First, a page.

Wang SY, Tan ASL, Claggett B, et al. Longitudinal Associations Between Income Changes and Incident Cardiovascular Disease: The Atherosclerosis Risk in Communities Study. JAMA Cardiol. 2019;4(12):1203-1212.
Wang, S. Y., Tan, A. S. L., Claggett, B., Chandra, A., Khatana, S. A. M., Lutsey, P. L., Kucharska-Newton, A., Koton, S., Solomon, S. D., & Kawachi, I. (2019). Longitudinal Associations Between Income Changes and Incident Cardiovascular Disease: The Atherosclerosis Risk in Communities Study. JAMA Cardiology, 4(12), 1203-1212. https://doi.org/10.1001/jamacardio.2019.3788
Wang SY, et al. Longitudinal Associations Between Income Changes and Incident Cardiovascular Disease: the Atherosclerosis Risk in Communities Study. JAMA Cardiol. 2019 12 1;4(12):1203-1212. PubMed PMID: 31596441.
* Article titles in AMA citation format should be in sentence-case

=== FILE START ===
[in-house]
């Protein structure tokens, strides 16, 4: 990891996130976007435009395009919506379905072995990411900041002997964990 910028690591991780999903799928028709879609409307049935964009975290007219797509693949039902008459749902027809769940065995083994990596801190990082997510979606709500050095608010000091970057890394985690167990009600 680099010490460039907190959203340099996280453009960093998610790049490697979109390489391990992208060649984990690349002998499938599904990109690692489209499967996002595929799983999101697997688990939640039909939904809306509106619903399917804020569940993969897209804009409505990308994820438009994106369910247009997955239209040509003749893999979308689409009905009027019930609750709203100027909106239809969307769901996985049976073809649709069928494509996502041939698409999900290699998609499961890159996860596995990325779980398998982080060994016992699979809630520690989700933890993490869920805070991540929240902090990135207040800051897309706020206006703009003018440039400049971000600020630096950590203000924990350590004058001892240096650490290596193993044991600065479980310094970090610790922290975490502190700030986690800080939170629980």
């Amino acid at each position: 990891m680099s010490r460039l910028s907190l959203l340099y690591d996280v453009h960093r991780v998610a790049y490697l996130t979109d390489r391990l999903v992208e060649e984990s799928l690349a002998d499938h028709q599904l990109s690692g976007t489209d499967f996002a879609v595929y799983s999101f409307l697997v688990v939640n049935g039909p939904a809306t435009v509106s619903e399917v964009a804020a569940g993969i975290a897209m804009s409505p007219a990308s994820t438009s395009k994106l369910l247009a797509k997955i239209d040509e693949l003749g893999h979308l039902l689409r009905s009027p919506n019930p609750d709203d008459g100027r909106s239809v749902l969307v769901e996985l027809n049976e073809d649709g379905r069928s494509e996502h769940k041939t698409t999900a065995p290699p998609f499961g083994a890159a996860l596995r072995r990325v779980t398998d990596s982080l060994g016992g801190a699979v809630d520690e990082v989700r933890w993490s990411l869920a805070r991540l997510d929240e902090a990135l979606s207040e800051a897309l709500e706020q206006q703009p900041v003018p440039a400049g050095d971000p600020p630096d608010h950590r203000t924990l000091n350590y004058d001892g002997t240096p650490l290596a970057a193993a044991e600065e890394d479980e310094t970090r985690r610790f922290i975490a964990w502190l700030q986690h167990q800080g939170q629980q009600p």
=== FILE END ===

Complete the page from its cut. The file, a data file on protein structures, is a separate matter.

TY - JOUR T1 - Longitudinal Associations Between Income Changes and Incident Cardiovascular Disease: The Atherosclerosis Risk in Communities Study. AU - Wang,Stephen Y, AU - Tan,Andy S L, AU - Claggett,Brian, AU - Chandra,Alvin, AU - Khatana,Sameed Ahmed M, AU - Lutsey,Pamela L, AU - Kucharska-Newton,Anna, AU - Koton,Silvia, AU - Solomon,Scott D, AU - Kawachi,Ichiro, PY - 2019/10/10/pubmed PY - 2020/7/14/medline PY - 2019/10/10/entrez SP - 1203 EP - 1212 JF - JAMA cardiology JO - JAMA Cardiol VL - 4 IS - 12 N2 - Importance: Higher income is associated with lower incident cardiovascular disease (CVD). However, there is limited research on the association between changes in income and incident CVD. Objective: To examine the association between change in household income and subsequent risk of CVD. Design, Setting, and Participants: The Atherosclerosis Risk In Communities (ARIC) study is an ongoing, prospective cohort of 15 792 community-dwelling men and women, of mostly black or white race, from 4 centers in the United States (Jackson, Mississippi; Washington County, Maryland; suburbs of Minneapolis, Minnesota; and Forsyth County, North Carolina), beginning in 1987. For our analysis, participants were followed up until December 31, 2016. Exposures: Participants were categorized based on whether their household income dropped by more than 50% (income drop), remained unchanged/changed less than 50% (income unchanged), or increased by more than 50% (income rise) over a mean (SD) period of approximately 6 (0.3) years between ARIC visit 1 (1987-1989) and visit 3 (1993-1995). Main Outcomes and Measures: Our primary outcome was incidence of CVD after ARIC visit 3, including myocardial infarction (MI), fatal coronary heart disease, heart failure (HF), or stroke during a mean (SD) of 17 (7) years. Analyses were adjusted for sociodemographic variables, health behaviors, and CVD biomarkers. Results: Of the 8989 included participants (mean [SD] age at enrollment was 53 [6] years, 1820 participants were black [20%], and 3835 participants were men [43%]), 900 participants (10%) experienced an income drop, 6284 participants (70%) had incomes that remained relatively unchanged, and 1805 participants (20%) experienced an income rise. After full adjustment, those with an income drop experienced significantly higher risk of incident CVD compared with those whose incomes remained relatively unchanged (hazard ratio, 1.17; 95% CI, 1.03-1.32). Those with an income rise experienced significantly lower risk of incident CVD compared with those whose incomes remained relatively unchanged (hazard ratio, 0.86; 95% CI, 0.77-0.96). Conclusions and Relevance: Income drop over 6 years was associated with higher risk of subsequent incident CVD over 17 years, while income rise over 6 years was associated with lower risk of subsequent incident CVD over 17 years. Health professionals should have greater awareness of the influence of income change on the health of their patients. SN - 2380-6591 UR - https://www.unboundmedicine.com/medline/citation/31596441/Longitudinal_Associations_Between_Income_Changes_and_Incident_Cardiovascular_Disease:_The_Atherosclerosis_Risk_in_Communities_Study_ L2 - https://jamanetwork.com/journals/jamacardiology/fullarticle/10.1001/jamacardio.2019.3788 DB - PRIME DP - Unbound Medicine ER -